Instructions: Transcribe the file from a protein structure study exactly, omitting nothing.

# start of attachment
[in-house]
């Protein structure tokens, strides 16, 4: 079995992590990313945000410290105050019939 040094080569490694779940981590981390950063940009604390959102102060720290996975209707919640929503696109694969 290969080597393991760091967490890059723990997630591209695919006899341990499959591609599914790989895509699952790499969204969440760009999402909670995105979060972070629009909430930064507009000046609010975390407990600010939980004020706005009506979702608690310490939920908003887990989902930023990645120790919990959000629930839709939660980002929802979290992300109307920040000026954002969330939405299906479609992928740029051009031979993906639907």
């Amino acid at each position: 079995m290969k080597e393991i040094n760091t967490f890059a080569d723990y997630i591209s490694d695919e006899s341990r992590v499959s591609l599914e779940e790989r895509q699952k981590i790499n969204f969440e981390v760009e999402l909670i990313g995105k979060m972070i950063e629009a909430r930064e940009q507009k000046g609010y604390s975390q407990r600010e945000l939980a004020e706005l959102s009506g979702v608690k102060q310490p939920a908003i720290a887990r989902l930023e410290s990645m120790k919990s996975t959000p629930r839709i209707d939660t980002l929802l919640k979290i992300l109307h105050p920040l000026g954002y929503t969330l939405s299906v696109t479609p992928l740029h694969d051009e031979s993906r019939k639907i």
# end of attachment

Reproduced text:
[in-house]
């Protein structure tokens, strides 16, 4: 079995992590990313945000410290105050019939 040094080569490694779940981590981390950063940009604390959102102060720290996975209707919640929503696109694969 290969080597393991760091967490890059723990997630591209695919006899341990499959591609599914790989895509699952790499969204969440760009999402909670995105979060972070629009909430930064507009000046609010975390407990600010939980004020706005009506979702608690310490939920908003887990989902930023990645120790919990959000629930839709939660980002929802979290992300109307920040000026954002969330939405299906479609992928740029051009031979993906639907």
């Amino acid at each position: 079995m290969k080597e393991i040094n760091t967490f890059a080569d723990y997630i591209s490694d695919e006899s341990r992590v499959s591609l599914e779940e790989r895509q699952k981590i790499n969204f969440e981390v760009e999402l909670i990313g995105k979060m972070i950063e629009a909430r930064e940009q507009k000046g609010y604390s975390q407990r600010e945000l939980a004020e706005l959102s009506g979702v608690k102060q310490p939920a908003i720290a887990r989902l930023e410290s990645m120790k919990s996975t959000p629930r839709i209707d939660t980002l929802l919640k979290i992300l109307h105050p920040l000026g954002y929503t969330l939405s299906v696109t479609p992928l740029h694969d051009e031979s993906r019939k639907i």